Bring Out the GIMP (Girls in Merciless Peril)

Original artwork digitally restored by FRITZ. Click to enlarge.


Even when the last secret had been torn from their bleeding lips, the orgy of torment went on for his beautiful captives.

By Andrew Blake

(Reprinted from Man's Book, December 1965)

Screams resounded deafeningly in the stone-walled room.

Stretched agonizingly on the rack, a young girl pleaded insanely with her torturers, her head bobbing wildly from side to side as the instrument of torment stretched out her body until the joints of shoulders and hips screeched their protest. Mantled in a sheen of sweat, the girl's body lay immovable upon the wooden bed of the rack. The torsion made it even difficult for her to breathe, and the sounds from her throat were raw and hoarse.

"Please . . let me go . . . loosen the ropes . . . I swear I know nothing, nothing at all . . . kill me, do anything but don't torture me any more . . ."

Above her the master stood and smiled down, fingering a long gold chain he wore about his throat. "You may as well give in, Mademoiselle," he said silkily. "We have only just begun: sooner or later you will be forced to tell us what we want to know."

"Please . . . I can tell you nothing, I know nothing, I swear it . . ."

The master beckoned to one of his burly assistants, and the man threw his weight, on the wheel of the rack. With an eerie creak it moved another quarter-inch, another half-inch, and the girl's screams grew worse. She was stretched to the absolute limit of human endurance, and still the man with the gold chain insisted:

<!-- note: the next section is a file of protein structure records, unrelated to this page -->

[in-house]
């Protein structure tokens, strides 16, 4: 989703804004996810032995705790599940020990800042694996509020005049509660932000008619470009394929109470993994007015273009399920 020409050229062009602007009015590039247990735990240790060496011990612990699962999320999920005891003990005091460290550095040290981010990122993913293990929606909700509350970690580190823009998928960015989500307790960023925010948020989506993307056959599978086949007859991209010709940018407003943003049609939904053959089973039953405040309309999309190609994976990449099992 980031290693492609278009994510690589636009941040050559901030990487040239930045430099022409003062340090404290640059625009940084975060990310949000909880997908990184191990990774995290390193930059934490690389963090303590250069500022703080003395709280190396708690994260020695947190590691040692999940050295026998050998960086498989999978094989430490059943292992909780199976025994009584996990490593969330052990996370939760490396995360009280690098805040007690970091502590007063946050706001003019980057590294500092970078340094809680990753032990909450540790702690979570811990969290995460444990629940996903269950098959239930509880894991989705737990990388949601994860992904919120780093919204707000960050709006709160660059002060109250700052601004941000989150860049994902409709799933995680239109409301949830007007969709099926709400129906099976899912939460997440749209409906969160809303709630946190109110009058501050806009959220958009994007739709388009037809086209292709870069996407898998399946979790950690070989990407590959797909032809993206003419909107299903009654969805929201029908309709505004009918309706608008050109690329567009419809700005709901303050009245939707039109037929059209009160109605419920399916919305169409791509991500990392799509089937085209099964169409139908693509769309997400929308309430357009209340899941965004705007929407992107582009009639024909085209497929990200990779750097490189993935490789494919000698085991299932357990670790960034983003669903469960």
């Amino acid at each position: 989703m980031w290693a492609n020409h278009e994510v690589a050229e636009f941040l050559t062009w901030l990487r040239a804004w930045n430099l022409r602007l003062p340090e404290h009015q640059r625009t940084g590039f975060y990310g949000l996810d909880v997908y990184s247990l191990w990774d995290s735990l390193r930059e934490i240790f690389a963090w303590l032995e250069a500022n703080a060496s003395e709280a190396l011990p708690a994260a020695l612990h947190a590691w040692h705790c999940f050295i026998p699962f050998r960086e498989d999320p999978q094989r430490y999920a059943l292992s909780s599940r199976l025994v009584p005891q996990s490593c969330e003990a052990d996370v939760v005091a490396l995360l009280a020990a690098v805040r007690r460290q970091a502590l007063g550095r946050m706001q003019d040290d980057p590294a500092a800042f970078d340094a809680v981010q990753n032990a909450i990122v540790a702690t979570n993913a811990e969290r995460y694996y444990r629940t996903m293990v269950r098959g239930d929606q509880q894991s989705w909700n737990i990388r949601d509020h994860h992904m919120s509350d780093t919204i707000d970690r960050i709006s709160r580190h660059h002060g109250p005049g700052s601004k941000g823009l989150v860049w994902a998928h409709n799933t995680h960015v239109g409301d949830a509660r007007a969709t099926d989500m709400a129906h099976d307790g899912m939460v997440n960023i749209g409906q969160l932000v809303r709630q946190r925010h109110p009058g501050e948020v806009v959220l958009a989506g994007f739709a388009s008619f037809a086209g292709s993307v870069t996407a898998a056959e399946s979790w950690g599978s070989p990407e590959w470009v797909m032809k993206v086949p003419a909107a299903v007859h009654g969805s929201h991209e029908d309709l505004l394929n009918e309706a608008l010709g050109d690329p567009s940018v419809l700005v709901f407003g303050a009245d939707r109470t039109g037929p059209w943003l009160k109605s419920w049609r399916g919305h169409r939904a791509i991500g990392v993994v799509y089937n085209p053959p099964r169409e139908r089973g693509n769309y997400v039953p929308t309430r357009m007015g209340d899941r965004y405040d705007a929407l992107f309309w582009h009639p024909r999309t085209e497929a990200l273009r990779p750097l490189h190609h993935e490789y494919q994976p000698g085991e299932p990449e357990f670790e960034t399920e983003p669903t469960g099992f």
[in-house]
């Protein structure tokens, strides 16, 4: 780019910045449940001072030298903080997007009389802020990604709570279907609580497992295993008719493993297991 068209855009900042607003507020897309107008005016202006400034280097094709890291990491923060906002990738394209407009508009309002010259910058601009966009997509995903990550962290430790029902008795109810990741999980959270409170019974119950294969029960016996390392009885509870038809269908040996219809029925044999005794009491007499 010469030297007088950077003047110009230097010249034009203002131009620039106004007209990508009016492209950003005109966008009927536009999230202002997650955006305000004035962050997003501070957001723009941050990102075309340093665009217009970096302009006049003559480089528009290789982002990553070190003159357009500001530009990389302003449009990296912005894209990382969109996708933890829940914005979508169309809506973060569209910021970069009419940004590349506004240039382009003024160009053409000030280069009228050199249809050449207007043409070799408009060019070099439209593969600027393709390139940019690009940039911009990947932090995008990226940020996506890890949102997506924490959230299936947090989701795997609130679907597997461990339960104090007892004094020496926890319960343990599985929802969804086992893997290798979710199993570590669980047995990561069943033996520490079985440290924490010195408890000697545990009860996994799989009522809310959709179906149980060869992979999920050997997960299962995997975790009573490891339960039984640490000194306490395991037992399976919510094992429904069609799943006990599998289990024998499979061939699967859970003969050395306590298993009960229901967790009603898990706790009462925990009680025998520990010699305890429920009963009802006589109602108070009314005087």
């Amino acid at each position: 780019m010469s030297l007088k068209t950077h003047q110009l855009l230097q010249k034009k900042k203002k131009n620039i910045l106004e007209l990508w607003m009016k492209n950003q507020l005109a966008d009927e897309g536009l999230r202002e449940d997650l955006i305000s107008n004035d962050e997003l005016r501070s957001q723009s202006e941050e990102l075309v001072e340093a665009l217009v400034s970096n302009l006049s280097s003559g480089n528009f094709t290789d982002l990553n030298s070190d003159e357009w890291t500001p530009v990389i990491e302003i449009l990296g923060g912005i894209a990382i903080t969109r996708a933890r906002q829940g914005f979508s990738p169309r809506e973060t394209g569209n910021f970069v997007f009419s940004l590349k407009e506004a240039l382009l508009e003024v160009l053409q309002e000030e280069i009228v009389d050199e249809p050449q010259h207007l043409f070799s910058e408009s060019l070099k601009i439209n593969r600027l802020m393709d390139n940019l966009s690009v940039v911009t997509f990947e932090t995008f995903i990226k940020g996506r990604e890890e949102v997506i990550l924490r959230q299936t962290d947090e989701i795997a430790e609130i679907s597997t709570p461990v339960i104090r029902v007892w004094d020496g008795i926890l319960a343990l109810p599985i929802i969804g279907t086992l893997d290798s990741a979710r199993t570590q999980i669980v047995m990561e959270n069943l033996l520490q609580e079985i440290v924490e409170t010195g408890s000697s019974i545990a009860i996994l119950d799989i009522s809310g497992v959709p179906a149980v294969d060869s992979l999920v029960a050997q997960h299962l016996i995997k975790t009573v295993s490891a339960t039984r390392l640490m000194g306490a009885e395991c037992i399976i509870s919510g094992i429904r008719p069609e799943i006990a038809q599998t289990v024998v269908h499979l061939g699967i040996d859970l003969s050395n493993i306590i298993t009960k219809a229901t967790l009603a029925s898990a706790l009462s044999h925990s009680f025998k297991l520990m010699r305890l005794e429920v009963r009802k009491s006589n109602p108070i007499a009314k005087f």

"We have only just begun, Mademoiselle. Tell us what we want to know, now, and save yourself greater pain to come."

The girl's words were no more than hoarse gasps now. "I . . . know nothing. . . nothing. . . ."

The master shrugged. "Stubborn?" he said. "Very well, then we shall see." He made a motion and out of a dim corner of the room another assistant came, a squat man with oily skin and glittering eyes. This one waddled across the room and came back with long wooden slats, the head of each wrapped round with oil-soaked rags.

The girl on the rack could see his approach out of the corner of her eye. Under her breath she began a despairing prayer for death, for any release from the horrible torment she knew awaited her.

The master struck a flint and lit the oil-soaked rags. Flame leaped up from the head of each stick, and the squat man waddled forward holding stick in each hand.

"No!" the girl screamed. "Don't let him touch me! Not the fire, not the fire—"

The first brand caressed her helpless body. The girl, screaming wildly, slammed her head against the bed of the rack in a vain effort to knock herself unconscious. Her eyes were blind tools of torment.

The master saw her effort and quickly procured a padding which he put under her head. There was to be no escape; his victim was to suffer just long as possible—and then, if she had told nothing, he reawakened her suffer again, and again, as long as lived. From this room there was no escape—and in it hundreds of young victims had died screaming under the master's torments, their last sight on earth his pale, silky smile and his fingers playing with the glitter of gold round his neck.

Long minutes of torment ticked endlessly by. The girl shrieked madly, offering anything, promising wild acts if only the torment would cease . . . but the squat man went on with his instruments of agony.

And then, at last, he stepped away.

The girl, half-fainting, whispered with the remnants of her voice: "Please . . . no more . . I can't stand any more. . . ."

"Very well, then," the master said in a voice grown suddenly cold. "Give me the address."

"I—can't. . . ."

"Boris," the master said. "Once again."

The squat man, his torches ready, stepped forward. Before he touched the girl she shrieked out: "I'll tell! I'll tell! Don't let him near me!"

The master bent closer. In halting whispers the girl recited an address, an apartment.

He stood again, and smiled. "Very well," he said. "The money there will help to finance the cause of the Republic." He gestured to the squat man. "Boris, she is yours. And the others, of course. . .